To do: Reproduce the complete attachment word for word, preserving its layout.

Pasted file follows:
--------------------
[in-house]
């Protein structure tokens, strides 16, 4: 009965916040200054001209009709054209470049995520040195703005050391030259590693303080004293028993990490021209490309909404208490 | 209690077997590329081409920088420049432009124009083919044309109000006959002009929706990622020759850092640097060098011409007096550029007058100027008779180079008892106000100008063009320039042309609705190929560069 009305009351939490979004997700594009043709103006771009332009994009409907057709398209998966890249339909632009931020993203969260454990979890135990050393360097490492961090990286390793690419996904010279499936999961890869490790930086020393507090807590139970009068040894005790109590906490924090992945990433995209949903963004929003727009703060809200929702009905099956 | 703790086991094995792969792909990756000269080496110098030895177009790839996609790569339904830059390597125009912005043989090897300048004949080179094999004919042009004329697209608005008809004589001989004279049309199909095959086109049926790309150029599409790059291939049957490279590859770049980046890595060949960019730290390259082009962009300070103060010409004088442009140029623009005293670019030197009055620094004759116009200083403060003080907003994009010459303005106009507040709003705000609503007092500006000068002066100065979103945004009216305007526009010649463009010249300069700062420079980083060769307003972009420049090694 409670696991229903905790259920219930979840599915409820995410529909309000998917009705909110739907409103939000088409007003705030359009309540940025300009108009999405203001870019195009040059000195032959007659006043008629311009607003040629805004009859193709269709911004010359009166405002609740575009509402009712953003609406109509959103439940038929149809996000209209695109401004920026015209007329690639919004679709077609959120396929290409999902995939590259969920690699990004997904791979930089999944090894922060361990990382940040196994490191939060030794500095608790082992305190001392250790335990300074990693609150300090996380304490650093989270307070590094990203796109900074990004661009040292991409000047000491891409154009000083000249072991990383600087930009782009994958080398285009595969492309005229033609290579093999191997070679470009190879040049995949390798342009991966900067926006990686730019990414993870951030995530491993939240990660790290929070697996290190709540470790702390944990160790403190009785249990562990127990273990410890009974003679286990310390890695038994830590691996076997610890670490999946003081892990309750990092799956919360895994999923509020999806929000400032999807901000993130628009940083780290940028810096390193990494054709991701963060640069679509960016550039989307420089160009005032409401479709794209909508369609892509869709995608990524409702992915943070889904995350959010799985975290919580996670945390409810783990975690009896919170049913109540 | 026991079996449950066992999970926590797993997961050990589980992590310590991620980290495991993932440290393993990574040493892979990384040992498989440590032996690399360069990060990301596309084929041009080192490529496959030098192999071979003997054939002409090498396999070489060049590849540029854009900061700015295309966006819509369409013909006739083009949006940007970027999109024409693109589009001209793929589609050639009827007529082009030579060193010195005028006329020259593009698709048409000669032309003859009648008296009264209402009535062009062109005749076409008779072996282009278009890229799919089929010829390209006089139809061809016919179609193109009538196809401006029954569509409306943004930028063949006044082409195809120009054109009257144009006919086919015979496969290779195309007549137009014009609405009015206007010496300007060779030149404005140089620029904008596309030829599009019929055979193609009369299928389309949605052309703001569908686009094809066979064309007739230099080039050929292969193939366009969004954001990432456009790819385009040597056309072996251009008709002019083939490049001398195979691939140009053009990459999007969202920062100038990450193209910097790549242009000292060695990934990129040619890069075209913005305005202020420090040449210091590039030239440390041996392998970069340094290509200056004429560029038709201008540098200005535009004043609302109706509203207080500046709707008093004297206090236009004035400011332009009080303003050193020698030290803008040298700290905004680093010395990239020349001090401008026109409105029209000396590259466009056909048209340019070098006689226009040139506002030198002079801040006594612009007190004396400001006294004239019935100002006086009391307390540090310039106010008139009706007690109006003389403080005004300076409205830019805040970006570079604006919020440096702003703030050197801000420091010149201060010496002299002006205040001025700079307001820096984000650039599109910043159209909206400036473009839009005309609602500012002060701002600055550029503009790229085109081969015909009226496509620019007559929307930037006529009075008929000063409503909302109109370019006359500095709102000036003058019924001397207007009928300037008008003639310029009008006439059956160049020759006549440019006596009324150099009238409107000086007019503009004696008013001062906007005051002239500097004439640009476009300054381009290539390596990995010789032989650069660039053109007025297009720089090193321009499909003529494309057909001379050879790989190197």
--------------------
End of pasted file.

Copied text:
[in-house]
């Protein structure tokens, strides 16, 4: 009965916040200054001209009709054209470049995520040195703005050391030259590693303080004293028993990490021209490309909404208490 | 209690077997590329081409920088420049432009124009083919044309109000006959002009929706990622020759850092640097060098011409007096550029007058100027008779180079008892106000100008063009320039042309609705190929560069 009305009351939490979004997700594009043709103006771009332009994009409907057709398209998966890249339909632009931020993203969260454990979890135990050393360097490492961090990286390793690419996904010279499936999961890869490790930086020393507090807590139970009068040894005790109590906490924090992945990433995209949903963004929003727009703060809200929702009905099956 | 703790086991094995792969792909990756000269080496110098030895177009790839996609790569339904830059390597125009912005043989090897300048004949080179094999004919042009004329697209608005008809004589001989004279049309199909095959086109049926790309150029599409790059291939049957490279590859770049980046890595060949960019730290390259082009962009300070103060010409004088442009140029623009005293670019030197009055620094004759116009200083403060003080907003994009010459303005106009507040709003705000609503007092500006000068002066100065979103945004009216305007526009010649463009010249300069700062420079980083060769307003972009420049090694 409670696991229903905790259920219930979840599915409820995410529909309000998917009705909110739907409103939000088409007003705030359009309540940025300009108009999405203001870019195009040059000195032959007659006043008629311009607003040629805004009859193709269709911004010359009166405002609740575009509402009712953003609406109509959103439940038929149809996000209209695109401004920026015209007329690639919004679709077609959120396929290409999902995939590259969920690699990004997904791979930089999944090894922060361990990382940040196994490191939060030794500095608790082992305190001392250790335990300074990693609150300090996380304490650093989270307070590094990203796109900074990004661009040292991409000047000491891409154009000083000249072991990383600087930009782009994958080398285009595969492309005229033609290579093999191997070679470009190879040049995949390798342009991966900067926006990686730019990414993870951030995530491993939240990660790290929070697996290190709540470790702390944990160790403190009785249990562990127990273990410890009974003679286990310390890695038994830590691996076997610890670490999946003081892990309750990092799956919360895994999923509020999806929000400032999807901000993130628009940083780290940028810096390193990494054709991701963060640069679509960016550039989307420089160009005032409401479709794209909508369609892509869709995608990524409702992915943070889904995350959010799985975290919580996670945390409810783990975690009896919170049913109540 | 026991079996449950066992999970926590797993997961050990589980992590310590991620980290495991993932440290393993990574040493892979990384040992498989440590032996690399360069990060990301596309084929041009080192490529496959030098192999071979003997054939002409090498396999070489060049590849540029854009900061700015295309966006819509369409013909006739083009949006940007970027999109024409693109589009001209793929589609050639009827007529082009030579060193010195005028006329020259593009698709048409000669032309003859009648008296009264209402009535062009062109005749076409008779072996282009278009890229799919089929010829390209006089139809061809016919179609193109009538196809401006029954569509409306943004930028063949006044082409195809120009054109009257144009006919086919015979496969290779195309007549137009014009609405009015206007010496300007060779030149404005140089620029904008596309030829599009019929055979193609009369299928389309949605052309703001569908686009094809066979064309007739230099080039050929292969193939366009969004954001990432456009790819385009040597056309072996251009008709002019083939490049001398195979691939140009053009990459999007969202920062100038990450193209910097790549242009000292060695990934990129040619890069075209913005305005202020420090040449210091590039030239440390041996392998970069340094290509200056004429560029038709201008540098200005535009004043609302109706509203207080500046709707008093004297206090236009004035400011332009009080303003050193020698030290803008040298700290905004680093010395990239020349001090401008026109409105029209000396590259466009056909048209340019070098006689226009040139506002030198002079801040006594612009007190004396400001006294004239019935100002006086009391307390540090310039106010008139009706007690109006003389403080005004300076409205830019805040970006570079604006919020440096702003703030050197801000420091010149201060010496002299002006205040001025700079307001820096984000650039599109910043159209909206400036473009839009005309609602500012002060701002600055550029503009790229085109081969015909009226496509620019007559929307930037006529009075008929000063409503909302109109370019006359500095709102000036003058019924001397207007009928300037008008003639310029009008006439059956160049020759006549440019006596009324150099009238409107000086007019503009004696008013001062906007005051002239500097004439640009476009300054381009290539390596990995010789032989650069660039053109007025297009720089090193321009499909003529494309057909001379050879790989190197």